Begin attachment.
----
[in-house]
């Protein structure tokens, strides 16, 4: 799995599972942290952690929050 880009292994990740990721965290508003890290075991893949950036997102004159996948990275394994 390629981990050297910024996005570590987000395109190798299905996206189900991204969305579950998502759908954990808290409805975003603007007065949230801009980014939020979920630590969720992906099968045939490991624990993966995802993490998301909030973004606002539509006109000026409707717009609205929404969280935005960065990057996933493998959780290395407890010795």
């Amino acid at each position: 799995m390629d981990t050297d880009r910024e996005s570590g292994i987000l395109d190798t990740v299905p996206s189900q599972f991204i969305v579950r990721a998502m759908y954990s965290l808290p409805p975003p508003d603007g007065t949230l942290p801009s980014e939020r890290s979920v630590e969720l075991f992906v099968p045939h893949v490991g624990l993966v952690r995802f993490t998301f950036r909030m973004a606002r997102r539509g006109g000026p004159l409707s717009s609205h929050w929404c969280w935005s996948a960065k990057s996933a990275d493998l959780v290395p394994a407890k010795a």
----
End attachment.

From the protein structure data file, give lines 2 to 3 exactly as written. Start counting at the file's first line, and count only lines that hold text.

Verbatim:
């Protein structure tokens, strides 16, 4: 799995599972942290952690929050 880009292994990740990721965290508003890290075991893949950036997102004159996948990275394994 390629981990050297910024996005570590987000395109190798299905996206189900991204969305579950998502759908954990808290409805975003603007007065949230801009980014939020979920630590969720992906099968045939490991624990993966995802993490998301909030973004606002539509006109000026409707717009609205929404969280935005960065990057996933493998959780290395407890010795």
């Amino acid at each position: 799995m390629d981990t050297d880009r910024e996005s570590g292994i987000l395109d190798t990740v299905p996206s189900q599972f991204i969305v579950r990721a998502m759908y954990s965290l808290p409805p975003p508003d603007g007065t949230l942290p801009s980014e939020r890290s979920v630590e969720l075991f992906v099968p045939h893949v490991g624990l993966v952690r995802f993490t998301f950036r909030m973004a606002r997102r539509g006109g000026p004159l409707s717009s609205h929050w929404c969280w935005s996948a960065k990057s996933a990275d493998l959780v290395p394994a407890k010795a």